Identities and Education:

Comparative Perspectives in an Age of Crisis

 

May 29 - June 1, 2018, Nicosia, Cyprus

 

Department of Education, University of Cyprus

Identities are made and unmade and this is especially true in our current times of crisis. Depending on one’s perspective and location, this moment may be about enduring conflicts, deepening poverty and inequalities, dislocations of peoples, or for example, the rise of post-factual information flows. It may also be about the resurgence of populist movements that are fuelling new forms of border protectionism, cultural closure and anti-cosmopolitan identity displays.

But crises are not only about identity disruption and anxiety. They are also moments of possibility and potential. Not only do they trigger discussion about the causes of our current situation, but they also facilitate debate about our possible futures. Education, central to the project of individual and collective identity formation, national development and international relations, is at the heart of these moments. Whilst education has undoubtedly contributed to creating these moments, it is uniquely placed to engage with them. What should be the agenda of study and action for education in such times?

The conference offers the chance to examine and problematise our contemporary moment. Through the heuristic of identity, the conference aims at creating a platform for understanding our current challenges and considering the potential of education to address them. As an intellectual strategy, comparative education is well suited to explore the intersections of local, regional and global history, social structures and biographies of persons that interact to produce uncertainty as well as opportunity. As a palimpsest of history, cultures, aesthetics, geopolitics and disputed meanings, Cyprus and its capital city of Nicosia are one of the most suitable locations for exploring identity and education in interdisciplinary, inter-sectional, relational and eclectic ways.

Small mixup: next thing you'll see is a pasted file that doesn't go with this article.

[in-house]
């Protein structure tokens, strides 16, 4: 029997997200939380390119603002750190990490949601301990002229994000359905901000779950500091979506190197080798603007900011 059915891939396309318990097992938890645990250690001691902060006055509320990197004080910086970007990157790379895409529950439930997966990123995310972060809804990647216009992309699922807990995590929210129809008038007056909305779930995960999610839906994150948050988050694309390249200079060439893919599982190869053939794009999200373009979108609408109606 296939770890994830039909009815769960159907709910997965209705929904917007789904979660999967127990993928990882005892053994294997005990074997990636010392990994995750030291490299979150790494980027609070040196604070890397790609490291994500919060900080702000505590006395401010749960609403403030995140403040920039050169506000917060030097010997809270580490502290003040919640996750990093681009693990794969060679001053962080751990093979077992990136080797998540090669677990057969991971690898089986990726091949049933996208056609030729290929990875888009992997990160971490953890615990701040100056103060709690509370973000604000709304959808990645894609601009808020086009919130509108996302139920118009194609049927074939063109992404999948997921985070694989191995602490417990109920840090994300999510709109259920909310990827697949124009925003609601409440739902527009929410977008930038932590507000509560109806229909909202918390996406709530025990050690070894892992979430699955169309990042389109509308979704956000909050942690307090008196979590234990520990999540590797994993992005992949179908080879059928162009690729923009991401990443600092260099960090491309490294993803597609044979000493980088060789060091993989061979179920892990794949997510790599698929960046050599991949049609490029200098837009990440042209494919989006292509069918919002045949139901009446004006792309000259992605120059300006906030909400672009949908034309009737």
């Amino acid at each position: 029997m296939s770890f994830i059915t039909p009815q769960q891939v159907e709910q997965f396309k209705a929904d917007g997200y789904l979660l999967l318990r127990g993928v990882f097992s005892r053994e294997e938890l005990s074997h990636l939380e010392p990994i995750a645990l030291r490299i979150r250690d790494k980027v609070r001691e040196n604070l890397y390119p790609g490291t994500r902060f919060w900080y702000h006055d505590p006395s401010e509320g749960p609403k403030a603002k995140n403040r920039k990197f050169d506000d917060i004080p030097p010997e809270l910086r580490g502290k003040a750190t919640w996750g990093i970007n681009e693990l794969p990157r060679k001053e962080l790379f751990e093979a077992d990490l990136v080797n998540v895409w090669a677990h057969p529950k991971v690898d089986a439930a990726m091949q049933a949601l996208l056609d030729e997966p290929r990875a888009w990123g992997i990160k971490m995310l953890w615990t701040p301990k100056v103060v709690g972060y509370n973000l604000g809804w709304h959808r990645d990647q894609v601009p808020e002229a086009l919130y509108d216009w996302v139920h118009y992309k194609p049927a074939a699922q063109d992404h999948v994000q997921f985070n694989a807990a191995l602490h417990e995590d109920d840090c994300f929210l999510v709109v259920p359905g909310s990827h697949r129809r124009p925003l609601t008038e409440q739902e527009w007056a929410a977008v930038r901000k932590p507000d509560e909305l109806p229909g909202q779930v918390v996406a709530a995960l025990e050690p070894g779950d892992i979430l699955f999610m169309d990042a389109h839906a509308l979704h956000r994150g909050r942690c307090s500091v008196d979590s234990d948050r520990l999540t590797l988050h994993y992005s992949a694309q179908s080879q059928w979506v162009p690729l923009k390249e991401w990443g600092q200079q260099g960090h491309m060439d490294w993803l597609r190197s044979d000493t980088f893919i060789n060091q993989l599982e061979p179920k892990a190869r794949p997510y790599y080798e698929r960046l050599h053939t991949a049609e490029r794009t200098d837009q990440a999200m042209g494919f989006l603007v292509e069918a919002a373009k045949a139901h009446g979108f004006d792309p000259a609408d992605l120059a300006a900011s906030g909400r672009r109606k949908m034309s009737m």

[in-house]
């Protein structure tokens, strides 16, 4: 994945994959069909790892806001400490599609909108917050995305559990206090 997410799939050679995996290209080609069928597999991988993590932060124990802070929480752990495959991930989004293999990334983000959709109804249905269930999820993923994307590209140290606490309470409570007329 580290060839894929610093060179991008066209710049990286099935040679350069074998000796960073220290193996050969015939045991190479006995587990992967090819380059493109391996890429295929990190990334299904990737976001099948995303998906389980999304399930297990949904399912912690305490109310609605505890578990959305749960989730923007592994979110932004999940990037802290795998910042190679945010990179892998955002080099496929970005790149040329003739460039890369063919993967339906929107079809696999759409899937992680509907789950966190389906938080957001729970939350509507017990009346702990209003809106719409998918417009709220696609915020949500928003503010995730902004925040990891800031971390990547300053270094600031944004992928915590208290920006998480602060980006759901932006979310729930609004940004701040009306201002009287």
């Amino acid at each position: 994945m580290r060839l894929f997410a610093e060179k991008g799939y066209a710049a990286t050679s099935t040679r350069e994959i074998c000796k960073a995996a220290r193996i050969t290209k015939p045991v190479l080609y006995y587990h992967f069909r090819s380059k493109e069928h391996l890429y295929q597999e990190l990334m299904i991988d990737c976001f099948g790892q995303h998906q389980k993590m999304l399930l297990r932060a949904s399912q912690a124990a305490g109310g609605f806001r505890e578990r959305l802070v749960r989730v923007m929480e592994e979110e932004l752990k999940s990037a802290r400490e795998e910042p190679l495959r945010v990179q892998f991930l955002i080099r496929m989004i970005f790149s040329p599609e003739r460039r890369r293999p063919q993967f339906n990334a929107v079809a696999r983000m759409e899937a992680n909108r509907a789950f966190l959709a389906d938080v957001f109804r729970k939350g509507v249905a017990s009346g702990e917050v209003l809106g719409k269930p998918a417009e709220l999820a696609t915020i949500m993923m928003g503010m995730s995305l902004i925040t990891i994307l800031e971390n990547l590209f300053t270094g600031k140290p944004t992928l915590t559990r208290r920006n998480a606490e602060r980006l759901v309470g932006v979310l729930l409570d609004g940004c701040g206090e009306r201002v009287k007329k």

The following key speakers will unfold the conference theme through Plenary Lectures:

The following sub-themes, organised as Working Groups and reflecting diverse perspectives, institutional sites and professional groups, have been also established to explore the overall topic of the conference:

In addition to these six Working Groups, there will be a New Scholars Working Group, as well as opportunities to submit papers for a number of Thematically-Focused Panels where identity will be in perspective. These panels may include:

  • Conflict, reconciliation and the promise of education
  • The refugee crisis and the future of humanitarian work
  • Colonialism, neo-imperialism and identity
  • Gender, sexuality and education
  • Youth identities across Europe
  • Language, education and identity
  • Evaluation and assessment - and their impact on what it means to be educated
  • Global methodologies in the study of identity and the subject

Finally, the conference includes Cross-Thematic Sessions where papers dealing with broader issues and themes within the fields of comparative education, international education policy, multicultural and intercultural education (to name but a few areas) are grouped together in ways that facilitate discussion and reflection.

The Local Organising Committee and the Executive Committee of CESE look forward to welcoming our Members and academic colleagues from across Europe and the world. We are sure that you will enjoy our intellectually intensive programme of lectures, working groups, panels and sessions, as well as our lively social programme.


Our sponsors